Felber did not refuse to communicate with his supervisor, but instead sought to channel communications on a particular subject to a written medium. His disinclination to “meet further about this”—“this” being the grant refusal—was instead interpreted by his supervisor as a refusal to meet at all, and amounts to a conflict that would be better addressed through, if anything, an express warning, not termination. [Emphasis added.]

Nuances and questions


While many of the headlines and reports about Felber’s case say that he was fired, that’s not legally accurate; a
nonrenewal is not the same as a firing. As a non-tenured employee, Felber’s work is contractual; the wording of Wilson’s letter states that after the end of Felber’s current contract, he won’t be offered a new one. 

The timing of Wilson’s letter, however, reinforces the ambiguity between firing and nonrenewal. Felber’s contract ends in May; the letter informs him that he won’t be renewed after next December. Does that mean they intend to renew Felber’s contract in May, then terminate it in December? Under UM’s rules, terminating a contract requires showing “contumacious” — willfully insubordinate, basically — conduct. 

Felber’s speech as a private citizen on a matter of public concern is protected by the First Amendment and the principle of academic freedom. As an institution earning FIRE’s highest, “Green Light” rating in our Spotlight Database of speech policies, Ole Miss’s policies indicate its understanding and respect of those obligations. If the university attempted to punish or retaliate against that speech, it would violate Felber’s constitutional rights.

It’s possible the administration wasn’t at all offended by Felber’s description of their institution as a racist-funded capitalist shield for the police state. This could all be one big coincidence.

Generally, the government does not need a specific reason not to renew a contract. But while the government can decline to renew a contract for almost any reason, it can’t do it to retaliate against an employee for protected speech. 

There also seems to be a disconnect between how Felber and Wilson understood their interactions about Zoom meetings and phone calls. If Wilson never actually directed Felber to attend a meeting, but only requested he do so, then Felber’s rejection of those requests and expressed preference for continued email communication are probably not insubordinate. If, on the other hand, Wilson told Felber the meetings were mandatory, and he failed to attend a mandatory meeting, insubordination could be a non-retaliatory basis for nonrenewal. 

But even in that case, the circumstances of the nonrenewal — recommended by a supervisor who was publicly criticized by Felber and placed the request for conversations in that context — would require the university to show that it would have imposed this weighty penalty on Felber, a professor publicly lauded by the university just months earlier, even in the absence of his criticism.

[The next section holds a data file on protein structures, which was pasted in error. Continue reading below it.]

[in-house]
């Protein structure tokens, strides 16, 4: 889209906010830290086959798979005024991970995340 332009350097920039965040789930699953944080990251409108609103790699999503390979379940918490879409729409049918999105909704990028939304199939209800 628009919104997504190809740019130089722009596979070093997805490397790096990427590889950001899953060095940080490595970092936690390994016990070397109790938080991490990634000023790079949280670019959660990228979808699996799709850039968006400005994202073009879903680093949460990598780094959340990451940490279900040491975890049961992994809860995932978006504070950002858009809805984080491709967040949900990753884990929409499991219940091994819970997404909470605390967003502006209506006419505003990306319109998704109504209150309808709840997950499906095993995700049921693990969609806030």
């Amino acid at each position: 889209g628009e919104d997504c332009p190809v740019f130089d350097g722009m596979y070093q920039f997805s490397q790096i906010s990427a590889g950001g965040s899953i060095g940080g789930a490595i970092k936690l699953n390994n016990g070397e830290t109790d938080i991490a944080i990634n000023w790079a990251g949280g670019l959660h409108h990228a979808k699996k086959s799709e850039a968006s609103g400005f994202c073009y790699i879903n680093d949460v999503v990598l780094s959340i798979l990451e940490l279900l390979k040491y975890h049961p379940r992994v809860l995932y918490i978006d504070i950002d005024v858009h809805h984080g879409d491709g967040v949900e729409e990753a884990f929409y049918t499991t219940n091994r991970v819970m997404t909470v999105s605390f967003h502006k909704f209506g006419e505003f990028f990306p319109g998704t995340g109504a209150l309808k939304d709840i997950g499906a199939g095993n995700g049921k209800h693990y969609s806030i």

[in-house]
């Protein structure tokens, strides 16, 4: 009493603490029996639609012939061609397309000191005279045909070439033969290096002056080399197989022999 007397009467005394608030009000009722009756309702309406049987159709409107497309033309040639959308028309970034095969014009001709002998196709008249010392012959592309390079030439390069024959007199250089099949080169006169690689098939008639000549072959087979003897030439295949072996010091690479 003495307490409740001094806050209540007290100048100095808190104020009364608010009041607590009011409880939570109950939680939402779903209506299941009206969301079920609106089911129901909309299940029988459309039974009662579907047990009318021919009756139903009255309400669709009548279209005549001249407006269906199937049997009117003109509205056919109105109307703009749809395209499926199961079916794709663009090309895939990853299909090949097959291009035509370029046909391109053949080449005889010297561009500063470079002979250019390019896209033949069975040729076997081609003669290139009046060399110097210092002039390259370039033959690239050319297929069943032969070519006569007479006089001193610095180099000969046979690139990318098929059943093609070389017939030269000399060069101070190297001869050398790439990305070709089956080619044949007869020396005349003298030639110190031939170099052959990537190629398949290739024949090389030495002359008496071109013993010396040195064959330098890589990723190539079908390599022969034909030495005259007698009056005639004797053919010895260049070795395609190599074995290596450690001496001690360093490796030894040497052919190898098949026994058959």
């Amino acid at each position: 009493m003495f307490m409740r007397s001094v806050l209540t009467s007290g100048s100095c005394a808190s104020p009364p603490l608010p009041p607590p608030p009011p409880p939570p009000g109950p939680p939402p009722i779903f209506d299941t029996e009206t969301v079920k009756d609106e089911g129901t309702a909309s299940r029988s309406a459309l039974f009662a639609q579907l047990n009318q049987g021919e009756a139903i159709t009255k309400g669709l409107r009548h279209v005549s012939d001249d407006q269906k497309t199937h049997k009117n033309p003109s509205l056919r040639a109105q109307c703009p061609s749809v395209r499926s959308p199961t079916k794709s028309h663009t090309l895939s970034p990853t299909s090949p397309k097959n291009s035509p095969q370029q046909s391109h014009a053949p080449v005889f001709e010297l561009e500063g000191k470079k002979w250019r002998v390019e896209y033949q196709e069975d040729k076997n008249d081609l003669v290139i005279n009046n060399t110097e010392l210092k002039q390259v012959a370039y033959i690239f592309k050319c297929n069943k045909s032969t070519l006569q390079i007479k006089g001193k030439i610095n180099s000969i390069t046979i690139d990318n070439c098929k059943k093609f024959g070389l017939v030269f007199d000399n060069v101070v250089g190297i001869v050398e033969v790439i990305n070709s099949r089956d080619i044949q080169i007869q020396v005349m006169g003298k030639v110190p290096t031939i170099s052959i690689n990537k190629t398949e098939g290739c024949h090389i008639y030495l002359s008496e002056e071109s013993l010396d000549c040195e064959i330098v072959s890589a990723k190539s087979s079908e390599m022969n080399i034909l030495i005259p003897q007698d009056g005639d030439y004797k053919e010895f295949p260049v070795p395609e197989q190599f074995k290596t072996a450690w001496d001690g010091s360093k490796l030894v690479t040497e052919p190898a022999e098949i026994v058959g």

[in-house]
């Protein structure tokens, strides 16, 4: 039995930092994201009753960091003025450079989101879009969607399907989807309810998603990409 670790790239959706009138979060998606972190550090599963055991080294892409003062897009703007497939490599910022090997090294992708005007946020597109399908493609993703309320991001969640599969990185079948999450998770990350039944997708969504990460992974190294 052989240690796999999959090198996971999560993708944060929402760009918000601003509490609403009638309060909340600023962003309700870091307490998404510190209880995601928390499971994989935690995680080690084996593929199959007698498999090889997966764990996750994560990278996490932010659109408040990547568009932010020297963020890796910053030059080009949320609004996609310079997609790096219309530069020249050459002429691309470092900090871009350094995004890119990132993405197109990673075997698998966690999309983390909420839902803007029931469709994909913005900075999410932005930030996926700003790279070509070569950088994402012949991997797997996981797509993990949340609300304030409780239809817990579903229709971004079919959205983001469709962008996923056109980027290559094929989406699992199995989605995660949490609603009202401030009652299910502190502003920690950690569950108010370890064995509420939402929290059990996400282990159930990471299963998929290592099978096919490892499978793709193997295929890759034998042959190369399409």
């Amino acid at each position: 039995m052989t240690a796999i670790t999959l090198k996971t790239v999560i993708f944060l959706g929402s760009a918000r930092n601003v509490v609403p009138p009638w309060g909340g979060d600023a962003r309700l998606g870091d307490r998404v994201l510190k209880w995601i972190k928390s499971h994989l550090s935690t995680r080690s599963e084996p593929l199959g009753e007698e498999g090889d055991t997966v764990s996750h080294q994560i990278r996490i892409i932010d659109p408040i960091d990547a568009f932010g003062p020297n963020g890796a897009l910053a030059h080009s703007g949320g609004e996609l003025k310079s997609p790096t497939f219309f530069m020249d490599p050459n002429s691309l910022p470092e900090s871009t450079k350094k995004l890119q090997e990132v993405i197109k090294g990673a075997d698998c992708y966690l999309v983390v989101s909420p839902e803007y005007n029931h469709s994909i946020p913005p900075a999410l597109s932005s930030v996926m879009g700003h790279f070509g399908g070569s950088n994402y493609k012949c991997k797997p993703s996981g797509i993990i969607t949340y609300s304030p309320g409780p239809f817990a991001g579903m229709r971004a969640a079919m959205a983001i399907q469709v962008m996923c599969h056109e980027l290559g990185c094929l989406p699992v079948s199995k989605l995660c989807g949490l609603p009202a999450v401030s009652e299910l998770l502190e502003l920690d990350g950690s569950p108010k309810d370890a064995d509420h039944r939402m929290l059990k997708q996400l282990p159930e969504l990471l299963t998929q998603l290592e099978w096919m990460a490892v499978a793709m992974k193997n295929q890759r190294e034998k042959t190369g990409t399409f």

The big picture


It’s entirely possible that Ole Miss decided to nonrenew a respected scholar because he didn’t like Zoom meetings. It’s possible the administration wasn’t at all offended by Felber’s description of their institution as a racist-funded capitalist shield for the police state. This could all be one big coincidence. 

But Felber’s nonrenewal comes at a moment, well-explained by Inside Higher Ed’s Colleen Flaherty, in which the institution is facing multiple accusations of attempting to suppress critics who accuse it of turning a blind eye to racism. 

Among those controversies are that UM’s ombudsman was put on administrative leave after he sued the university to avoid having to disclose information about confidential conversations, in theory to determine who leaked documents suggesting that the university has tolerated racist comments from donors. In another controversy, associate professor of sociology James Thomas was investigated by state auditors for having participated in a Scholar’s Strike to protest racial injustice; UM has not commented on the investigation. (In October 2018, FIRE reported on Thomas receiving backlash from some state legislators after he tweeted about disrupting the meals of political opponents.)

Given these and other recent racial equity and transparency concerns, many are finding it hard to give the University of Mississippi the benefit of the doubt. 

What happens next


FIRE’s letter requests a response by Dec. 30. As the notice of nonrenewal places Felber’s last day at one year from Dec. 31, his immediate future is to continue his Harvard fellowship. Meanwhile, the
academic shunning of UM will continue, and UM’s reputation will continue to suffer, until it either fully accounts for its actions — or acknowledges it can’t, and walks them back.

You can read FIRE’s full letter below:

FIRE-Letter-to-the-University-of-Mississippi-December-17-2020_Redacted

Schools:  University of Mississippi

Cases:  University of Mississippi: Professor’s contract non-renewed following public criticism of school’s record on racial equity